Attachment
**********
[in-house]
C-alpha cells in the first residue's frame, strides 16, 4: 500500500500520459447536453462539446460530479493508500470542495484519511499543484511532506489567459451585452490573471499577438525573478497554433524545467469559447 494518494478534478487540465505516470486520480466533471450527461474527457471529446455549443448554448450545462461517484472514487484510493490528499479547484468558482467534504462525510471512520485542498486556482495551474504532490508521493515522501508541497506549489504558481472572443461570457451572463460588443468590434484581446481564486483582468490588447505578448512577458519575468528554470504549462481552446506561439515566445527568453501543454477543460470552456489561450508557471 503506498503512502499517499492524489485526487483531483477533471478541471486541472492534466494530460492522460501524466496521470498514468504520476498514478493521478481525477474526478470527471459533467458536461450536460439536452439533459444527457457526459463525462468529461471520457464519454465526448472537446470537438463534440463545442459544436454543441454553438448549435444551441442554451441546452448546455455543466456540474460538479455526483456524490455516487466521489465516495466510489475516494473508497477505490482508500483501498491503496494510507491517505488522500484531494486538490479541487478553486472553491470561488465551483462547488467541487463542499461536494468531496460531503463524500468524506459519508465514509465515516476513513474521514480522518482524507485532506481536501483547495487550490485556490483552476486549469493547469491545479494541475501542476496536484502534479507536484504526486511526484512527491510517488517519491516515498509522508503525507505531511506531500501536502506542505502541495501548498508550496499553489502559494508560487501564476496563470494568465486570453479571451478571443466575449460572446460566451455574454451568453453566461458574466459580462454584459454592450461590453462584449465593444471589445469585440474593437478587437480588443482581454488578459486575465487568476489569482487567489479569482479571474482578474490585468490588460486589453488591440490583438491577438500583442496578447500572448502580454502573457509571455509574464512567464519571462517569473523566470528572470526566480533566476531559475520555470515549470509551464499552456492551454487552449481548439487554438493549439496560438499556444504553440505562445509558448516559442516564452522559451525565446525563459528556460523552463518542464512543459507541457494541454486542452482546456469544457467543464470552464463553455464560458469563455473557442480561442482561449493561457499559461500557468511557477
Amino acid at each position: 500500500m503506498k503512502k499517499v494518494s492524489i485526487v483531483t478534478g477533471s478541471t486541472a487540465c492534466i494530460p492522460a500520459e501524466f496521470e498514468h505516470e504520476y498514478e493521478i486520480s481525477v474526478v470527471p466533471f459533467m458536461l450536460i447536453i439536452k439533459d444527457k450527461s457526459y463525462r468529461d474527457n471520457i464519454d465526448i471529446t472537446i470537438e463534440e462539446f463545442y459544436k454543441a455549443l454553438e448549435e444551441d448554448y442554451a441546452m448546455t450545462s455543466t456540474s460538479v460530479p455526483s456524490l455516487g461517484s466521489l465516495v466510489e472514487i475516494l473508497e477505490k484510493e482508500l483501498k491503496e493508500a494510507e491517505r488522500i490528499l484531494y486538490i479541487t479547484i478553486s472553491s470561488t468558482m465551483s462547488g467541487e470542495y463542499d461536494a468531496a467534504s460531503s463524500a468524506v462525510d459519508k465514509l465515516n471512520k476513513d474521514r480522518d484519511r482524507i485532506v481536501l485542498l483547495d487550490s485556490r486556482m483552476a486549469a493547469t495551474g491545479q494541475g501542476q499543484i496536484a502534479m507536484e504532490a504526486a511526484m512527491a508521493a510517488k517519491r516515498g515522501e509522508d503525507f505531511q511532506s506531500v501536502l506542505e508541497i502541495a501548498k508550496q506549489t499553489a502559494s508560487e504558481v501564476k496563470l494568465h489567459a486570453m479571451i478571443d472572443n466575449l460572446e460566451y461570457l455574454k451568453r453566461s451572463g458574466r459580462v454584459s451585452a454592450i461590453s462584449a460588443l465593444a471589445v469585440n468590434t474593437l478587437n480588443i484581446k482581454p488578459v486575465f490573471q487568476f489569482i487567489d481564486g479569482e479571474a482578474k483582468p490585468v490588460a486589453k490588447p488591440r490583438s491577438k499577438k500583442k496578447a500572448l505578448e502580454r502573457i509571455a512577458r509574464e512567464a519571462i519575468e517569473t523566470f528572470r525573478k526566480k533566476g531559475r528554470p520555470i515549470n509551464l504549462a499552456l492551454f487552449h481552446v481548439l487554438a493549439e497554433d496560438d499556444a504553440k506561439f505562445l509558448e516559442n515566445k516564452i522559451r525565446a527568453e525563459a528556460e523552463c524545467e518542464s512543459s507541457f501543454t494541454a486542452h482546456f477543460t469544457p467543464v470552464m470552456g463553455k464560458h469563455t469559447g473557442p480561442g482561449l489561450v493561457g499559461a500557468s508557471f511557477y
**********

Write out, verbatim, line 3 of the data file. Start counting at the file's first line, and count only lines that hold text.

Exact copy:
Amino acid at each position: 500500500m503506498k503512502k499517499v494518494s492524489i485526487v483531483t478534478g477533471s478541471t486541472a487540465c492534466i494530460p492522460a500520459e501524466f496521470e498514468h505516470e504520476y498514478e493521478i486520480s481525477v474526478v470527471p466533471f459533467m458536461l450536460i447536453i439536452k439533459d444527457k450527461s457526459y463525462r468529461d474527457n471520457i464519454d465526448i471529446t472537446i470537438e463534440e462539446f463545442y459544436k454543441a455549443l454553438e448549435e444551441d448554448y442554451a441546452m448546455t450545462s455543466t456540474s460538479v460530479p455526483s456524490l455516487g461517484s466521489l465516495v466510489e472514487i475516494l473508497e477505490k484510493e482508500l483501498k491503496e493508500a494510507e491517505r488522500i490528499l484531494y486538490i479541487t479547484i478553486s472553491s470561488t468558482m465551483s462547488g467541487e470542495y463542499d461536494a468531496a467534504s460531503s463524500a468524506v462525510d459519508k465514509l465515516n471512520k476513513d474521514r480522518d484519511r482524507i485532506v481536501l485542498l483547495d487550490s485556490r486556482m483552476a486549469a493547469t495551474g491545479q494541475g501542476q499543484i496536484a502534479m507536484e504532490a504526486a511526484m512527491a508521493a510517488k517519491r516515498g515522501e509522508d503525507f505531511q511532506s506531500v501536502l506542505e508541497i502541495a501548498k508550496q506549489t499553489a502559494s508560487e504558481v501564476k496563470l494568465h489567459a486570453m479571451i478571443d472572443n466575449l460572446e460566451y461570457l455574454k451568453r453566461s451572463g458574466r459580462v454584459s451585452a454592450i461590453s462584449a460588443l465593444a471589445v469585440n468590434t474593437l478587437n480588443i484581446k482581454p488578459v486575465f490573471q487568476f489569482i487567489d481564486g479569482e479571474a482578474k483582468p490585468v490588460a486589453k490588447p488591440r490583438s491577438k499577438k500583442k496578447a500572448l505578448e502580454r502573457i509571455a512577458r509574464e512567464a519571462i519575468e517569473t523566470f528572470r525573478k526566480k533566476g531559475r528554470p520555470i515549470n509551464l504549462a499552456l492551454f487552449h481552446v481548439l487554438a493549439e497554433d496560438d499556444a504553440k506561439f505562445l509558448e516559442n515566445k516564452i522559451r525565446a527568453e525563459a528556460e523552463c524545467e518542464s512543459s507541457f501543454t494541454a486542452h482546456f477543460t469544457p467543464v470552464m470552456g463553455k464560458h469563455t469559447g473557442p480561442g482561449l489561450v493561457g499559461a500557468s508557471f511557477y